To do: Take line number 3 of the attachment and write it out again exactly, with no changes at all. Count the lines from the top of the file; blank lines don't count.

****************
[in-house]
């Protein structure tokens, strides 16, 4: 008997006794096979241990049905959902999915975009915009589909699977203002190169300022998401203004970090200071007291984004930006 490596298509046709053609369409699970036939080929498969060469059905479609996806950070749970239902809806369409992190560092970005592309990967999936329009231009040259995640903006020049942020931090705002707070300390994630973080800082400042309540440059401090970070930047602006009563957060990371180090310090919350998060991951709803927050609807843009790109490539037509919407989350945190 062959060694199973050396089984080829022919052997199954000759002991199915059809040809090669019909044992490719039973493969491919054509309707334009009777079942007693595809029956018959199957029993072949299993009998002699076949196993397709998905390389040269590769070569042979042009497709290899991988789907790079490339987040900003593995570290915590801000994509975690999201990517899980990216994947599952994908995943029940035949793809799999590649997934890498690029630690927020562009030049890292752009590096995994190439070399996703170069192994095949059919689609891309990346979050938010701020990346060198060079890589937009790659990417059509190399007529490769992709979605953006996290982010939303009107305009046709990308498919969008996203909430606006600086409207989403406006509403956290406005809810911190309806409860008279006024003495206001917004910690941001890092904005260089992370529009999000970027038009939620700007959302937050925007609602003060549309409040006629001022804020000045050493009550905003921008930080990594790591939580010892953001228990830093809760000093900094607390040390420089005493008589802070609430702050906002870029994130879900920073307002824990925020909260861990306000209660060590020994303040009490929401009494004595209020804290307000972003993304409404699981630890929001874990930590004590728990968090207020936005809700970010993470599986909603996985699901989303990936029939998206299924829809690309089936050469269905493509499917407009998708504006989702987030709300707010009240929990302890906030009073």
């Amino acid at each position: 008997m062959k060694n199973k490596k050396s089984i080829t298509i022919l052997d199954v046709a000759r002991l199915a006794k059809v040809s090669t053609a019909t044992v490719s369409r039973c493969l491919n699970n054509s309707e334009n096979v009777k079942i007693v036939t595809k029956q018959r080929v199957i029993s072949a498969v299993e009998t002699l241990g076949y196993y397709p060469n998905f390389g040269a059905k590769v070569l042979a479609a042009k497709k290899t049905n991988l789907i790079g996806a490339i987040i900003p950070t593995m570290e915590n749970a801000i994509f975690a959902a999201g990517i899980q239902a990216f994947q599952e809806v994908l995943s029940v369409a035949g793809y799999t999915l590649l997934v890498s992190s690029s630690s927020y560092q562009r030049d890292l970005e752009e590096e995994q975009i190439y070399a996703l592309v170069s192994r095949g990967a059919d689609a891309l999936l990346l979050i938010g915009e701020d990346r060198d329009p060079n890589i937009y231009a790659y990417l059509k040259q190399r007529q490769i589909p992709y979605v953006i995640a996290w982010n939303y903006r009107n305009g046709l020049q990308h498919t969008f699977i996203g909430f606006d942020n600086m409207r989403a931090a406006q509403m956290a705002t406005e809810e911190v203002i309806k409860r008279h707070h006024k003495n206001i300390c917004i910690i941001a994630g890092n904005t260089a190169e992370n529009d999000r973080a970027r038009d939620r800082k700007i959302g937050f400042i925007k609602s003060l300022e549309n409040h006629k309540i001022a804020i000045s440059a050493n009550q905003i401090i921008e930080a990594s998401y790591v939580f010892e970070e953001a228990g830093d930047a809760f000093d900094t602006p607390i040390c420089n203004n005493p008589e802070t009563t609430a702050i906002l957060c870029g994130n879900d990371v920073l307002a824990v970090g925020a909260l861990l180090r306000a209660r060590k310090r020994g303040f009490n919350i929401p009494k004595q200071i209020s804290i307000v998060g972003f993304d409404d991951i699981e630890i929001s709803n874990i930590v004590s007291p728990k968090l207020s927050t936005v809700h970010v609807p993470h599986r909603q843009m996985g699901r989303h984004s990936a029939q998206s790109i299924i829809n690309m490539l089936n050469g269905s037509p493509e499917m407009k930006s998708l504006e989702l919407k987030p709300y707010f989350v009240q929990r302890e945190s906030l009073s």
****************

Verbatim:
């Amino acid at each position: 008997m062959k060694n199973k490596k050396s089984i080829t298509i022919l052997d199954v046709a000759r002991l199915a006794k059809v040809s090669t053609a019909t044992v490719s369409r039973c493969l491919n699970n054509s309707e334009n096979v009777k079942i007693v036939t595809k029956q018959r080929v199957i029993s072949a498969v299993e009998t002699l241990g076949y196993y397709p060469n998905f390389g040269a059905k590769v070569l042979a479609a042009k497709k290899t049905n991988l789907i790079g996806a490339i987040i900003p950070t593995m570290e915590n749970a801000i994509f975690a959902a999201g990517i899980q239902a990216f994947q599952e809806v994908l995943s029940v369409a035949g793809y799999t999915l590649l997934v890498s992190s690029s630690s927020y560092q562009r030049d890292l970005e752009e590096e995994q975009i190439y070399a996703l592309v170069s192994r095949g990967a059919d689609a891309l999936l990346l979050i938010g915009e701020d990346r060198d329009p060079n890589i937009y231009a790659y990417l059509k040259q190399r007529q490769i589909p992709y979605v953006i995640a996290w982010n939303y903006r009107n305009g046709l020049q990308h498919t969008f699977i996203g909430f606006d942020n600086m409207r989403a931090a406006q509403m956290a705002t406005e809810e911190v203002i309806k409860r008279h707070h006024k003495n206001i300390c917004i910690i941001a994630g890092n904005t260089a190169e992370n529009d999000r973080a970027r038009d939620r800082k700007i959302g937050f400042i925007k609602s003060l300022e549309n409040h006629k309540i001022a804020i000045s440059a050493n009550q905003i401090i921008e930080a990594s998401y790591v939580f010892e970070e953001a228990g830093d930047a809760f000093d900094t602006p607390i040390c420089n203004n005493p008589e802070t009563t609430a702050i906002l957060c870029g994130n879900d990371v920073l307002a824990v970090g925020a909260l861990l180090r306000a209660r060590k310090r020994g303040f009490n919350i929401p009494k004595q200071i209020s804290i307000v998060g972003f993304d409404d991951i699981e630890i929001s709803n874990i930590v004590s007291p728990k968090l207020s927050t936005v809700h970010v609807p993470h599986r909603q843009m996985g699901r989303h984004s990936a029939q998206s790109i299924i829809n690309m490539l089936n050469g269905s037509p493509e499917m407009k930006s998708l504006e989702l919407k987030p709300y707010f989350v009240q929990r302890e945190s906030l009073s």